A Festival of Russian Ballet. The Imperial Russian Ballet Company.
Playhouse, Canberra Theatre Centre, September 17, 18, 19.
Season sold out.
I can’t remember when I last saw a program of ballet as diverse as A Festival of Russian Ballet. There was something for all tastes: a truncated version of the ever popular Nutcracker; The Dying Swan, that short, very classical piece everyone identifies with Anna Pavlova; something contemporary in Ne me quitte pas danced to a song by Jacques Brel; some Russian folk-inspired pieces; a bit of cross-dressing; and even a brief, breezy piece inspired by the Melbourne Cup. This was ballet for all.
The opening act was a version of Nutcracker in which pretty much the entire first act was replaced by the fatherly figure of Herr Drosselmeyer and his Nutcracker doll, well-known from the traditional Nutcracker, strolling across the front of stage while a voice over told the story of the ballet in just a couple of minutes. Drosselmeyer, played by Vitautas Taranda, really set the tone of the rest of the evening by engaging with the audience, especially with some young people in the few first rows. When the curtain went up we were catapulted into the middle of the traditional story and then saw bits and pieces of the second act with Lina Seveliova and Nariman Bekzhanov as Clara and the Prince respectively. For the rest of the evening, following the mood established by Drosselmeyer, the dancers of the Imperial Russian Ballet Company never once forgot that they were performing for an audience.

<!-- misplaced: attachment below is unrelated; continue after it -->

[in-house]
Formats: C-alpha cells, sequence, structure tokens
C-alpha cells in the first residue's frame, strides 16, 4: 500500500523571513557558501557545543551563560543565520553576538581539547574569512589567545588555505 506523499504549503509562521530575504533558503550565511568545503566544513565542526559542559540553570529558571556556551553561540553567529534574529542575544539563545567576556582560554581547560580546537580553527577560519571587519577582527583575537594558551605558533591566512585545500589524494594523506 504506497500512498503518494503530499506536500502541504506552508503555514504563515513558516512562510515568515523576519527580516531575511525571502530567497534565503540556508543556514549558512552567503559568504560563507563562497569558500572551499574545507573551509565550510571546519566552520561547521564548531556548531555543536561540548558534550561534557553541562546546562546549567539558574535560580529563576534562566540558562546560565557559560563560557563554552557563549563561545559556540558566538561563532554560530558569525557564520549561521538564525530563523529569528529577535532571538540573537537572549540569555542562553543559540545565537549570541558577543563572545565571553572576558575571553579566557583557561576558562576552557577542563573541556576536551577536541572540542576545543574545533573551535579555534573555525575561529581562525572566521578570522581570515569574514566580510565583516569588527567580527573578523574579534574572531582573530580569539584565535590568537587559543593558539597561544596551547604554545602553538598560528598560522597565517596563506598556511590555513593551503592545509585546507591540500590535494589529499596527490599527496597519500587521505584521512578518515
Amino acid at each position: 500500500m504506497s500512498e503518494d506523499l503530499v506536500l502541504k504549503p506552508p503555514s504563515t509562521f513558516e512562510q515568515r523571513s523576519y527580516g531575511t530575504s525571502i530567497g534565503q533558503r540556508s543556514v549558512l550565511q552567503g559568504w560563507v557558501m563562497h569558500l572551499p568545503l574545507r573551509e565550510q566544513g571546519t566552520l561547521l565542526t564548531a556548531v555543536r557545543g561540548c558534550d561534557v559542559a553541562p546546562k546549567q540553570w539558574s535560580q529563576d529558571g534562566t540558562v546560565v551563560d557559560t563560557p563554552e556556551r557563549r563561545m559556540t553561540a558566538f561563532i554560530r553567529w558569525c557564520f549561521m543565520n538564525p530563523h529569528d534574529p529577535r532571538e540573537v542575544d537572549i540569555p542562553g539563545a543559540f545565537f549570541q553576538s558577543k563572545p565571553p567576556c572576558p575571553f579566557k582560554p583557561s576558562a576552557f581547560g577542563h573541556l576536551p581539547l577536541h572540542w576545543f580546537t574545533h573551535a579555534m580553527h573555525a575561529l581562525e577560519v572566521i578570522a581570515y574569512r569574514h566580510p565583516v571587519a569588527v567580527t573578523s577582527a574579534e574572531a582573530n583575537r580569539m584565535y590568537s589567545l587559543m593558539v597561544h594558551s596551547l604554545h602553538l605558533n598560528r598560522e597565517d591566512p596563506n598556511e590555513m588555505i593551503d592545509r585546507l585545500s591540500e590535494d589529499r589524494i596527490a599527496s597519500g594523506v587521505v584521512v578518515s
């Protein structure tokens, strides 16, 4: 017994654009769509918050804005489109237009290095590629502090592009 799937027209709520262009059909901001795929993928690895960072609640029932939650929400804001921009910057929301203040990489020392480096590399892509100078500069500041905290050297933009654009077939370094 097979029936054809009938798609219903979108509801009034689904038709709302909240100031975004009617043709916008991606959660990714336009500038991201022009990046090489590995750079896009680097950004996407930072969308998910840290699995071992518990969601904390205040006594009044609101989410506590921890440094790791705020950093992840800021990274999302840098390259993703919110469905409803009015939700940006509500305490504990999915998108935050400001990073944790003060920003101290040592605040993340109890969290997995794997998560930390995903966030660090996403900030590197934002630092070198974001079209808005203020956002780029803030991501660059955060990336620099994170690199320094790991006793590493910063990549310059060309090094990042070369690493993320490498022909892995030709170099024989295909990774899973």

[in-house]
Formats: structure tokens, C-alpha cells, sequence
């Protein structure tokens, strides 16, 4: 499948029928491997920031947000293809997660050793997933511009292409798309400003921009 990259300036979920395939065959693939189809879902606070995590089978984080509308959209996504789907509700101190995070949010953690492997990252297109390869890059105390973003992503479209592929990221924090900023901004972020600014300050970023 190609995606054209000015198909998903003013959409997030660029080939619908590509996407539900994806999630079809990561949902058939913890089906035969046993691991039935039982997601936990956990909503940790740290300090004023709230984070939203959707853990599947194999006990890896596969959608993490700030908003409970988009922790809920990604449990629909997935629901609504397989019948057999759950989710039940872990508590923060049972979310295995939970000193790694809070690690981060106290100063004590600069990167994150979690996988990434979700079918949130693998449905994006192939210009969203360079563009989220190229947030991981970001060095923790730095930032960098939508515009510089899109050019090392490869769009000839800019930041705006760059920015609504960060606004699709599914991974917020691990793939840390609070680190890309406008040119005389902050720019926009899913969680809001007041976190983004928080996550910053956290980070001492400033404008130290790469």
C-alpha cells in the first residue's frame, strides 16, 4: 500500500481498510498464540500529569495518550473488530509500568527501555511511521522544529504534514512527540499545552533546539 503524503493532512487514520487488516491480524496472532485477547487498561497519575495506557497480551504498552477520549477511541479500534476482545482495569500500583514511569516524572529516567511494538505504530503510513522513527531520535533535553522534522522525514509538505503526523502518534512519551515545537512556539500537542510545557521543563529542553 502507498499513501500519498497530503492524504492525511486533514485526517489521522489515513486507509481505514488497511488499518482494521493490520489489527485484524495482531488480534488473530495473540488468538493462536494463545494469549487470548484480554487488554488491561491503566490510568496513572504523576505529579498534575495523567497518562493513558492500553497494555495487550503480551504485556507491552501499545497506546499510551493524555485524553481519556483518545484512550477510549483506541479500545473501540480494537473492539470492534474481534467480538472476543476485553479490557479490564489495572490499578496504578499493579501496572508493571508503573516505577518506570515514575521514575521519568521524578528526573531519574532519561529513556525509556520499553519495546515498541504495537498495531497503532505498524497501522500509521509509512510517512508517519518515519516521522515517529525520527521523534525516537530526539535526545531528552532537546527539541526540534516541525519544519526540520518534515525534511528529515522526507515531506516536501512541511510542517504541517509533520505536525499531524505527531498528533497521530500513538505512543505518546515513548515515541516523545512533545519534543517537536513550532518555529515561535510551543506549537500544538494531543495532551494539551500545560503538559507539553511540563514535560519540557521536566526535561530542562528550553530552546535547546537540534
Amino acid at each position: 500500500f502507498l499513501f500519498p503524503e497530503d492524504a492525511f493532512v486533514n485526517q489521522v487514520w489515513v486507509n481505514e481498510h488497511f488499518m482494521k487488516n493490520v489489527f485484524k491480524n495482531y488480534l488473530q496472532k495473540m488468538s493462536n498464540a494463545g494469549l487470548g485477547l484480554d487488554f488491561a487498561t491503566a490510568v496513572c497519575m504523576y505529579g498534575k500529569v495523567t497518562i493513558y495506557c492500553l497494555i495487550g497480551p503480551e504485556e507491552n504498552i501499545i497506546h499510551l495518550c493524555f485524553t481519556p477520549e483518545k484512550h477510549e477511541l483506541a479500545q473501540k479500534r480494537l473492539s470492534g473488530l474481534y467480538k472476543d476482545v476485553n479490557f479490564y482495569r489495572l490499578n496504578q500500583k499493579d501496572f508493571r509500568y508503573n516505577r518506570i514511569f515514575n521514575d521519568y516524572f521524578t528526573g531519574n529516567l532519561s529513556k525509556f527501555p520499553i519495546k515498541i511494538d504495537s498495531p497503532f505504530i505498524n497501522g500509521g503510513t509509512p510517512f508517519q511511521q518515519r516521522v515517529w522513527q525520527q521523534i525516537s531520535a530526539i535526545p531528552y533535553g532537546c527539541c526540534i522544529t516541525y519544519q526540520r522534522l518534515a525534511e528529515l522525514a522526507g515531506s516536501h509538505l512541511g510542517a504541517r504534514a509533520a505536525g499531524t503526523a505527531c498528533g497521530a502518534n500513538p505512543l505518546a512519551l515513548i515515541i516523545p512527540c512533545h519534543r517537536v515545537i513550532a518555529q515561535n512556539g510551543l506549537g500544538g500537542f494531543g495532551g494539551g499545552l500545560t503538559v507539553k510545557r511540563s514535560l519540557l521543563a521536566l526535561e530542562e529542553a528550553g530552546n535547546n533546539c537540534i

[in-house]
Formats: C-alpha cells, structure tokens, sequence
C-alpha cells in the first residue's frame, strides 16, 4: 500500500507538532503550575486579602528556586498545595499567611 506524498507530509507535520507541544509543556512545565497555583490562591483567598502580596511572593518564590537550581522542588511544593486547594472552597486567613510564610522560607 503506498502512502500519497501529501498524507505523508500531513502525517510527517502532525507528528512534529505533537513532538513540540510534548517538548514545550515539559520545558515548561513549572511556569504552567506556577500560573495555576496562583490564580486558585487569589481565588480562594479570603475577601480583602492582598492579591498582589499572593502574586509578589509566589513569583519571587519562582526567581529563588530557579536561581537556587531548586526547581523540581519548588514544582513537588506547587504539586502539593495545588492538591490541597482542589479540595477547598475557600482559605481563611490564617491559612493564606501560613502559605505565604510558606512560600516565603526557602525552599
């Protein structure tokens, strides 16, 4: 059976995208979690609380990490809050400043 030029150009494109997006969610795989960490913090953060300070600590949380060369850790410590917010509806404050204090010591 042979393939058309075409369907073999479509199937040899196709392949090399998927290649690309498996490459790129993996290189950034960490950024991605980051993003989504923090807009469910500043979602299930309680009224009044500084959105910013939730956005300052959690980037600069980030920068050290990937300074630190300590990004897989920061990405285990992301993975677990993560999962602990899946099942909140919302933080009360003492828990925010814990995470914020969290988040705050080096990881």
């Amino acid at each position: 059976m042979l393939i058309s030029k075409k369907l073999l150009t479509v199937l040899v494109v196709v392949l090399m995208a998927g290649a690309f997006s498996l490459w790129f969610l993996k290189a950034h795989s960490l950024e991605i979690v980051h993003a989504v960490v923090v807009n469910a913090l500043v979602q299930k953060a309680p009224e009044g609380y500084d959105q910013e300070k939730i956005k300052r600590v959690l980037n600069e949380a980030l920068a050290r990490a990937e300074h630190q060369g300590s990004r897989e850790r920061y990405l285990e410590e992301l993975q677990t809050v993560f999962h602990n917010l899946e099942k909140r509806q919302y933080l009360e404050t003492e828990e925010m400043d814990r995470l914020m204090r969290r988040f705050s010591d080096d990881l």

The second act, Bolero, danced to the well-known music of Maurice Ravel, had choreography by N.Androsov and was a strange mix of oriental-looking arm and hand movements, folkloric-style lines of dancers and a kind of Western contemporary mode of moving. Its odd storyline about darkness, light and the Godhead could have been dispensed with and the ballet left as an abstract piece of energetic dancing.
The best dancing came in the third act. I admired the fiery performance of a section from Don Quixote, especially the dancing of the leading man, Constantin Tcaci. In Gopak, a folk dance from Ukraine, Denys Simon also showed off a particularly Russian set of moves, and Carmen Suite was a feisty display from the female corps de ballet.
I found much of the dancing somewhat devoid of real expressive power, despite the use of strong facial expressions. But as we left the theatre the principal dancers were out in the foyer, still in costume and full make-up, signing autographs. With this company the audience mattered and the inclusion of a surprised young member of the audience in the final moments of Nutcracker was a charming moment.